The Church seems to be taking an increasing interest in engagement with the Big Society (BS) agenda. On 1 February a conference hosted by Caritas Social Action Network in Liverpool explored various elements of the Church's work in the area of its social teaching. There will be a further conference on 6 April. While CSAN it would seem is the chosen tool for delivering up Church agencies and activists for the BS agenda, the question remains as to whether this is a good direction to be taking?The BS is an idea that came from the Conservative Party manifesto. It is in theory about devolving power and responsibility to the lowest levels in society, like families, groups, networks, neighbourhoods and locally based communities. The work is to be done by community organisers, neighbourhood groups, volunteers, mutuals, co-operatives, charities, social enterprises and small businesses.The type of projects envisaged could be running a forest, a library, transport services or shaping a housing project. Five parts of the UK have been designated so far for community projects- Liverpool, Eden Valley, Cumbria, Windsor and Maidenhead and the London Borough of Sutton. (Liverpool recently withdrew.) The whole concept though will roll out right across the country over the coming years. The funding for the BS is to come, partly, from money gained from redundant bank accounts. The localism legislation that enables things like parish councils to be established, allegedly taking power from the larger state bodies, also dovetails into the BS agenda.In theory, much of the BS rhetoric sounds like good news, a real back to grass roots action, building community. The concept though would have more validity for many if it was not being set against the background of the government’s cuts agenda. In this context it looks like an effort to get people to do something for nothing. Jobs that were previously paid, now being done for nothing by those volunteering out of charity or coercion in the case of those forced to volunteer as a condition for receiving benefits.Another concern is that while the cuts agenda has been justified on the back of the deficit, in reality it appears to be being used as a reason to decimate the state and public sector. Public sector workers jobs are being lost, pay frozen, terms and conditions made worse and pensions cut. The government theory is that the private sector will come in to take over much of what is being done by the public sector. The concern is that the BS could well be just providing cover for cuts.The Catholic Church interest in the BS seemed to take off after the Pope’s visit. Much of the language of the BS seems to chime in with Catholic Social Teaching, with references to concepts like subsidiarity, the common good and dignity in work. The BS also seems to offer the Church a chance to occupy a clear position in the public space. There have been concerns over recent years with the growth of fundamentalist secularism, some of which was reflected in certain policies and attitudes of the last Labour Government that the position of faith in the public square was under threat. It seems a clear aim of Archbishop Nichols in particular to stake out this space for Catholicism. Given as some have pointed out that much of what the BS professes to be about is already being done by the Church in many shapes and forms, it seems a good opportunity to advance on a number of fronts.There is though also another concern which is that some in the hierarchy yearn for a return to the days of old when the state was smaller and the Church held much more power over the people. Developments of the modern world, most notably that of the state as a force to intervene, usually for good in the case of the eradication of disease and poverty, have not always been appreciated by the Church. This anti-statism surfaced again under the last government as a growing state seemed to be increasingly encroaching on the Church’s domain, particularly in the area of education. Given these attitudes the new government’s small state/BS agenda found a resonance with the Church. The danger for the Church is that it effectively gets co-opted by a right wing government. In its desire to join the BS, it forgets those being put out of work by the cuts agenda and fails to consult with trade unions. If the Church colludes in the BS simply picking up the pieces from these destructive policies, it could be seen as providing charity but denying justice. In the words of Pope John XXIII charity must not become justice deferred. On a more positive note, Church charities and organisations are already doing much of the work of the BS; this could be an opportunity to do more. It could offer an opportunity to be outspoken on matters of injustice. The BS could be taken over as a model for justice. The BS could work, given the right circumstances. The New Economics Foundation has prepared some excellent material as to how this might be possible. Among the suggestions is that social justice needs to be made the main goal, meaning a fair and equitable distribution of social environmental and economic resources between people, places and generations.There needs to be recognition that the state has a significant role to play, even if it is as "a smaller more strategic state" planning for a long term sustainable future.In order for people to be able to give up their time to do volunteer work there needs to be a shorter paid working week. "Because the ‘Big Society’ implies a big demand for unpaid time, and because some people have so much more control over their time than others, we propose a slow but steady move towards a much shorter paid working week, with an ultimate goal of reaching 21 hours as the standard," say the NEF.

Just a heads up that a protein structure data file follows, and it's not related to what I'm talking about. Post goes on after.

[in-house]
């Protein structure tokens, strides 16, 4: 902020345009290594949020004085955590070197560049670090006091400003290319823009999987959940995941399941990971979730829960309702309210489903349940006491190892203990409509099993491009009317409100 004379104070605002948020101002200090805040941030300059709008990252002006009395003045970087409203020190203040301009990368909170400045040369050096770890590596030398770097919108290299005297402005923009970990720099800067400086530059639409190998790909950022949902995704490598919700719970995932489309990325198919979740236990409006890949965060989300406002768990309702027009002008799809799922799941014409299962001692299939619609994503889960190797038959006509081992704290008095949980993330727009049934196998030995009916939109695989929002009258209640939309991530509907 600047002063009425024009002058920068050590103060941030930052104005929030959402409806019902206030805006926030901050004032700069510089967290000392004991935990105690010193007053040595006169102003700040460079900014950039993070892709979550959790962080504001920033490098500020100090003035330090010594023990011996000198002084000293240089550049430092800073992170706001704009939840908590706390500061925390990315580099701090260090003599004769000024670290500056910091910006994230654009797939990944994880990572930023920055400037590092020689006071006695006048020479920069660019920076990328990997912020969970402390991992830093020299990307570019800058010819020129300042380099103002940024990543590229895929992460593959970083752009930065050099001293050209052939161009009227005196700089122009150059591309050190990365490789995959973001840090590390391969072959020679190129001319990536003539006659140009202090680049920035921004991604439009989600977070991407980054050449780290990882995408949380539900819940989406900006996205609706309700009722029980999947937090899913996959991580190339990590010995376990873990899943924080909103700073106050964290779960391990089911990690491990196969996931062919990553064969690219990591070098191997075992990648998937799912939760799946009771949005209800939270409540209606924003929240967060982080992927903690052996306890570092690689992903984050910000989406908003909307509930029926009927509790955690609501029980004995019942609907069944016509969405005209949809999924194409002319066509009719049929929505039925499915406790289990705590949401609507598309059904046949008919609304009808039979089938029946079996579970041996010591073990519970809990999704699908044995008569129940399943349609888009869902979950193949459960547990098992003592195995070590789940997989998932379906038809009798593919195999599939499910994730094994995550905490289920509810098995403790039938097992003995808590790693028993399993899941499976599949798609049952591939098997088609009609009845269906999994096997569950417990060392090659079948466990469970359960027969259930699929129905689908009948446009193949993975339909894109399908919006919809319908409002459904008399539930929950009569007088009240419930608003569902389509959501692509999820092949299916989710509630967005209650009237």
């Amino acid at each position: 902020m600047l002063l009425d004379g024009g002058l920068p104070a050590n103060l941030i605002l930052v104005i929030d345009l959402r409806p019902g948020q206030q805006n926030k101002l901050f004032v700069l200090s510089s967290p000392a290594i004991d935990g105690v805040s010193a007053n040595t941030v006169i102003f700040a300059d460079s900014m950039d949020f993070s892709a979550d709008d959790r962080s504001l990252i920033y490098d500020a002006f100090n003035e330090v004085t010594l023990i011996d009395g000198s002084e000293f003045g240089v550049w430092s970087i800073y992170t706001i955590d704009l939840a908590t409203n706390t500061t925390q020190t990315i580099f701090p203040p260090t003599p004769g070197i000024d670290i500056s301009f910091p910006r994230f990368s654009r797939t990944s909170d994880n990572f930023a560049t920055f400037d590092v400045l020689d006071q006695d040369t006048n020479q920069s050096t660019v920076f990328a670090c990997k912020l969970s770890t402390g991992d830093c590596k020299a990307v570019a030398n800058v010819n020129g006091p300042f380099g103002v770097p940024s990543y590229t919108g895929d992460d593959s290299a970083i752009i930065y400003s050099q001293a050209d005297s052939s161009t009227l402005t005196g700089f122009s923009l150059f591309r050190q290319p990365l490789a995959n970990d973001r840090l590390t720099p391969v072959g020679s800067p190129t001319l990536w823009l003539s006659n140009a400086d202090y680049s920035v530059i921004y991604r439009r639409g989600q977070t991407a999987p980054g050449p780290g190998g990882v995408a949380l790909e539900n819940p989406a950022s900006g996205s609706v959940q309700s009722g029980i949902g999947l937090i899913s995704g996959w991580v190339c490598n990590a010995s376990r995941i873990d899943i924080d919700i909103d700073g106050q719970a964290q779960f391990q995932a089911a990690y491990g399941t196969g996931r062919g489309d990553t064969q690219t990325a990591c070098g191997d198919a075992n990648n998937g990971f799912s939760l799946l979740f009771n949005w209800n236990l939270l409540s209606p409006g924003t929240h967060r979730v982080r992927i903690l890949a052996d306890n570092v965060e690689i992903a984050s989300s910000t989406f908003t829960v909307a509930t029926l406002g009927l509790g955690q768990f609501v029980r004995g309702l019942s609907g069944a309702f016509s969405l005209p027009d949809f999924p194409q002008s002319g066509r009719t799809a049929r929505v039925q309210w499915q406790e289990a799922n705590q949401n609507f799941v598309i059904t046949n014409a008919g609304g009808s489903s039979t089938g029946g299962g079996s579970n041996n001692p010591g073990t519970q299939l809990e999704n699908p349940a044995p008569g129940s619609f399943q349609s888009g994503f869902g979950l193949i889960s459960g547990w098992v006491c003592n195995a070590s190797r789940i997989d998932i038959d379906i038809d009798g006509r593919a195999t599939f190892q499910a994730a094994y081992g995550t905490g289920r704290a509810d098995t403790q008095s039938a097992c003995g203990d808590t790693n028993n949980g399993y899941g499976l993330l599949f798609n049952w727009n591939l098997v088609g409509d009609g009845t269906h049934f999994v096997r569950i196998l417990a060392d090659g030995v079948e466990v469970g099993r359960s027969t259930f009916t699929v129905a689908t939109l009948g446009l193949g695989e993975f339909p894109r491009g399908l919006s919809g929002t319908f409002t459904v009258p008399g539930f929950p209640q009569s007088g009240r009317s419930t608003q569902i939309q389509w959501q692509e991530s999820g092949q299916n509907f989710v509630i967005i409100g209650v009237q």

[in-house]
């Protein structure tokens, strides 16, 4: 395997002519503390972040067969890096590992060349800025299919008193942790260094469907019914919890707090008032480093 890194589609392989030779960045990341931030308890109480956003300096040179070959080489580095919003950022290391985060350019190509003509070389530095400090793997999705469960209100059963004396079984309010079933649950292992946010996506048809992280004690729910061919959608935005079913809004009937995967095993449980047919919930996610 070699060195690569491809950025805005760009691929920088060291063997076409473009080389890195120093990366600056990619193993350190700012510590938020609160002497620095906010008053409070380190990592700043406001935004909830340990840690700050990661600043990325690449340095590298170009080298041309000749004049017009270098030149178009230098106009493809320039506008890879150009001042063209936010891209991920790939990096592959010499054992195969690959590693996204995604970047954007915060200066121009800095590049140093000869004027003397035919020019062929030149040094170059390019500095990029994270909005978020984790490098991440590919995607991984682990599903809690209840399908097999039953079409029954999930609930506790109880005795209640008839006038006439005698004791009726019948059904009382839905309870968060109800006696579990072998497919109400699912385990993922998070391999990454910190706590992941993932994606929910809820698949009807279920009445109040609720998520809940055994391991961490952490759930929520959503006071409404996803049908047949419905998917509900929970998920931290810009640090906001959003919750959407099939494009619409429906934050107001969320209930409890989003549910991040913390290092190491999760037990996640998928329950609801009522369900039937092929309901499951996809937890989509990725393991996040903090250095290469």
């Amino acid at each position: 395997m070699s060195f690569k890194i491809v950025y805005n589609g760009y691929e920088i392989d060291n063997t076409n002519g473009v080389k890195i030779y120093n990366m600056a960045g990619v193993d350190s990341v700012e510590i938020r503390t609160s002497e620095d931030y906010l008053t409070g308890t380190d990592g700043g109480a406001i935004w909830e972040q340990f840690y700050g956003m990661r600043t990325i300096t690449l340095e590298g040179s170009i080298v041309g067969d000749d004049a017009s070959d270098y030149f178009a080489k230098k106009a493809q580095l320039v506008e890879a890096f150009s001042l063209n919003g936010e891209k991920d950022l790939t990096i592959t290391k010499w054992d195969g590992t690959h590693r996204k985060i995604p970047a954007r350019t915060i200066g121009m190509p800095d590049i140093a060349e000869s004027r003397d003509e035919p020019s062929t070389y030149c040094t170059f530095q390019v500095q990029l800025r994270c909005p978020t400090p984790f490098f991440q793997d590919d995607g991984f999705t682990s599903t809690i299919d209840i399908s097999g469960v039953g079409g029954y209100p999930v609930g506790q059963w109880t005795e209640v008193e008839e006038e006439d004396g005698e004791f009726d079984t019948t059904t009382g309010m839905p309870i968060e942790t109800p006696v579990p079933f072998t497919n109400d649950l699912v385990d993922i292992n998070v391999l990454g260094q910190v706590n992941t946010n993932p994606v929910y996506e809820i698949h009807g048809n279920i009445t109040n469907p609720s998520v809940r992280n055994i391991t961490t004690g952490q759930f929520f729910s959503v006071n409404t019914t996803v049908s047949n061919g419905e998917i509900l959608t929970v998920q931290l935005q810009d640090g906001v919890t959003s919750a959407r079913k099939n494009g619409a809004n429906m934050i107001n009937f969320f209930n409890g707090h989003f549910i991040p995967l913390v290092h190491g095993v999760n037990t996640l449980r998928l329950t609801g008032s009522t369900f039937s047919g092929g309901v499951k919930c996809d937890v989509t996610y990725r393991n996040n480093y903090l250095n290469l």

The BS must also be sustainable, reducing the carbon footprint." Cutting carbon emissions and reducing society’s ecological footprint must be integral to the ‘Big Society’, shaping the way homes, institutions and neighbourhoods are designed and managed, as well as how people and organisations use energy, travel, shop, eat and manage water and waste... It must give priority to preventing illness and other kinds of risk, so that fewer people have problems that need fixing. It must help to loosen our attachment to carbon intensive consumption and give greater value to relationships, pastimes, and places that absorb less money and carbon." The New Economics Foundation analysis certainly offers some food for thought as to how the BS agenda could be adapted to serve the common good. The concern must be that the BS is really all about picking up the pieces of devastating changes being socially engineered on society under the aegis of the cuts agenda. It would be more credible if the BS was being introduced at time of economic plenty. The lack of funding for the whole process is it’s really achilles heel.There could be some mileage for the Church in this agenda but it needs to be very wary . It should also be talking to and articulating the concerns of the likes of the public sector workers about to lose their jobs and the welfare claimants about to be forced to do "voluntary" work. The Church must not lose its voice on the need for justice, indeed some would argue it could do with finding a much stronger voice on behalf of the poor. The BS agenda cannot be dismissed out of hand; it does potentially offer opportunities to do good. The Church though needs to be aware of these problems and be ready to sup with a very long spoon when dealing with what is a very right wing government set on implementing the next stage of the Thatcherite neo-liberal revolution.
* This article is based on a paper Paul Donovan presented at the National Council for Lay Associations meeting on 6 February